By contrast, the risks of China’s innovation policies were explained this way by another respondent: “[China’s] national champion approach risks [creating an] unfair playing field.” Favoring certain companies has a negative impact on innovation in China, as it does not create the proper system of incentives to drive companies to pursue rigorous processes that promote product and process innovation.
The High and New Technology Enterprise (HNTE) designation, one of China’s primary innovation incentive programs that provides tax credits for innovative companies, has yet to be significantly accessed by American companies. Almost 30 percent of companies report that they have been approved for HNTE status and another 30 percent may apply in the future (Fig. 44). No companies report that they have applied for the status and been denied. That said, some companies have reported problems with local implementation of HNTE rules such as local IP ownership and information disclosure requirements that make the program less attractive to innovative foreign companies. In addition, some companies that have previously received HNTE status have faced challenges when trying to renew their approval, again due to new interpretations by local officials.
Similarly, China’s Strategic Emerging Industries (SEI) program has had limited impact for American companies. Seventy-two percent of companies assess their ability to participate in SEI programs as good or moderate, but only 35 percent report that they are very interested in doing so. Another 64 percent report that they are somewhat interested in receiving SEI benefits, but that participating in the program is not a top company priority (Fig. 45-48).
One potential issue for foreign companies may be the lack of clarity about the benefits of being characterized as an SEI. As one survey respondent put it, “Our products fall into the SEI category, but we don’t know/understand the real implications and potential impact on our business.”
Questions remain about future policies in this area, and how policymakers may approach development in these industries. (http://uschina.org/government-changecourse-china%E2%80%99s-strategic-eme...) Ultimately, American companies’ concerns about these policies were summed up by a respondent, “We just want to make sure innovation is competition-neutral.”
Related to China’s drive to become more innovative is its interest in having foreign companies transfer technology to Chinese companies in its market, thus significantly shortening the timeline for developing innovative products. This issue has gotten considerable attention from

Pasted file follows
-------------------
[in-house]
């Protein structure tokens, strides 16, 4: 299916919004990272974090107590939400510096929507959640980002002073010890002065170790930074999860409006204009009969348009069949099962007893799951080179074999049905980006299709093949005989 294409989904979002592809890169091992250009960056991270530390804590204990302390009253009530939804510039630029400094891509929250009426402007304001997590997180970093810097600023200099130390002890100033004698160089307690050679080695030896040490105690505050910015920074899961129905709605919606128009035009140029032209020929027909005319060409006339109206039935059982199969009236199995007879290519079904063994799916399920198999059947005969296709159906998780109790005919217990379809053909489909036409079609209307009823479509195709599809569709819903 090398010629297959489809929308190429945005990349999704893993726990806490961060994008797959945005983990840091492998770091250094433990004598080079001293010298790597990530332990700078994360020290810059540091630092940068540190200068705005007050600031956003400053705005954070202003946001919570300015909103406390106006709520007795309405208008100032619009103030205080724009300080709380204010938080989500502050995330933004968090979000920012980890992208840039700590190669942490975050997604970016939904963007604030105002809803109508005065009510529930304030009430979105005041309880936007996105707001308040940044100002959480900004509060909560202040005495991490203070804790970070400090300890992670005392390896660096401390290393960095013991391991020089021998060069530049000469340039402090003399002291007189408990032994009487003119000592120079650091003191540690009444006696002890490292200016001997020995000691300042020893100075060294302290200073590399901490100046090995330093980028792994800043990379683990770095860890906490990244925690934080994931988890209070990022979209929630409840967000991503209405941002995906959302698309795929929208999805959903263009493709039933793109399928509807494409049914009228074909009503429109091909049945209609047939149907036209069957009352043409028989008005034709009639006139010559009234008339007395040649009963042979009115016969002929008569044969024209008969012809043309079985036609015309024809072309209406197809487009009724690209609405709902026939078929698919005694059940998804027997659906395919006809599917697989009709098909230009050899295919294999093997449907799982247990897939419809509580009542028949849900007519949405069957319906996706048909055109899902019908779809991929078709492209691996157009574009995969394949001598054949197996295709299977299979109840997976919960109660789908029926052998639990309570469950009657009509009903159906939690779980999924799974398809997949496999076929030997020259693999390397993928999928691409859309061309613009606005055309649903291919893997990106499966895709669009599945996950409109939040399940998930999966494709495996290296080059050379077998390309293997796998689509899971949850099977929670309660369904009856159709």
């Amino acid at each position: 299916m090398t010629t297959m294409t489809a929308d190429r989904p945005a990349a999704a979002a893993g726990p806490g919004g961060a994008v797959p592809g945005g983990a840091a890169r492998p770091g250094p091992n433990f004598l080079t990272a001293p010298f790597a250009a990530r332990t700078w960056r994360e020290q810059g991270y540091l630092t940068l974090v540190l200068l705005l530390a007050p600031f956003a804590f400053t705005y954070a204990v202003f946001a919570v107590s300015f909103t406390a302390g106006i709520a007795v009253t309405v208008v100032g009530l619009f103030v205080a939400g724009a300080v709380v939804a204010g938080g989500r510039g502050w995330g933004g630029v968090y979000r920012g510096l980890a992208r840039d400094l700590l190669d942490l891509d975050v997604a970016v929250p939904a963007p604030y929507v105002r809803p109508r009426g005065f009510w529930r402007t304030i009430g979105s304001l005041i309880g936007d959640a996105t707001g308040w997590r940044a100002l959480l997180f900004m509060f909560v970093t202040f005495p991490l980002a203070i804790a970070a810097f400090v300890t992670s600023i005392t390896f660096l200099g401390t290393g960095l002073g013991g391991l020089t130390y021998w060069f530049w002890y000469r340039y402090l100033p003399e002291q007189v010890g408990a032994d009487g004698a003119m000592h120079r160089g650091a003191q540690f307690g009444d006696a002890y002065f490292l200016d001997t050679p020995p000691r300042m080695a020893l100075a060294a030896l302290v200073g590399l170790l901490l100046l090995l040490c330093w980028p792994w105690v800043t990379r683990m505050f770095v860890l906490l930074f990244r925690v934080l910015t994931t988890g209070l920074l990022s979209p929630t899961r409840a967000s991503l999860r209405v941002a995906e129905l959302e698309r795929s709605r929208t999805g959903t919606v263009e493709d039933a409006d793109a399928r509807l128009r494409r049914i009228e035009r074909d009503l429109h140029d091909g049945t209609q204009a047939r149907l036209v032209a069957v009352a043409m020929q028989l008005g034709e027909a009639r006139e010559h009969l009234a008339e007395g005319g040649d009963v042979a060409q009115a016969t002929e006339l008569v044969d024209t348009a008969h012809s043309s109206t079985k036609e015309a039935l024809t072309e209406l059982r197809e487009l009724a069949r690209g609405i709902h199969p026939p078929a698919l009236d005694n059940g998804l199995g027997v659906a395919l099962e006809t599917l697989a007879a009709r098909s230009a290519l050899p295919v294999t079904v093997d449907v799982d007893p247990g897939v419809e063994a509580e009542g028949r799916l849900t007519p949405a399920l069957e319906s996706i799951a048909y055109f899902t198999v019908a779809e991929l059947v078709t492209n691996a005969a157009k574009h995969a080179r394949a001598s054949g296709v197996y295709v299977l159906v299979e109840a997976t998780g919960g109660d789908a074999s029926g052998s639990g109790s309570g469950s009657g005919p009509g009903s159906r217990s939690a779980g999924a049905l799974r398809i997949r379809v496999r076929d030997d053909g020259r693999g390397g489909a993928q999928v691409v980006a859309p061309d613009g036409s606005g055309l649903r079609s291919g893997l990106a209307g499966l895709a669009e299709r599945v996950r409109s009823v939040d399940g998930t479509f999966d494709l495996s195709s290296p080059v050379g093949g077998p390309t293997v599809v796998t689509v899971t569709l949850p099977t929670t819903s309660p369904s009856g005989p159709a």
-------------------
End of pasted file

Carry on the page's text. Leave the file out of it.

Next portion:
US policymakers and companies: Sixty-two percent of companies report that they are concerned about transferring their technology to China, particularly as it relates to the protection of intellectual property rights and proprietary information and the enforcement of technology licensing agreements (Fig. 49, 50).
The reality, however, is more nuanced. Despite these concerns, 80 percent of companies report that they have not been asked to transfer technology to China in the last three years (Fig. 51). Of those that have been asked to transfer technology, only 15 percent report that the technology would be controlled by a Chinese entity (Fig. 52, 53).
An important aspect of the discussion of these issues is the options that companies have when such requests are made. Only 7 percent of companies report that they had to comply with a technology transfer request even when they deemed it unacceptable. The other companies indicate that the requests were either acceptable or that they were able to modify, avoid, or withdraw from the transaction (Fig. 54, 55).
There is an important link between these issues and the investment barriers that American companies face in China. Due to current restrictions on foreign investment, some companies are forced to partner with domestic companies to operate in China. In those circumstances, companies may need to negotiate technology transfer agreements with current or potential investment partners — a business transaction that has implications for the protection of the company’s intellectual property. Eliminating these types of joint venture requirements would allow companies to maintain control of their IP in China and implement company-wide procedures to protect it.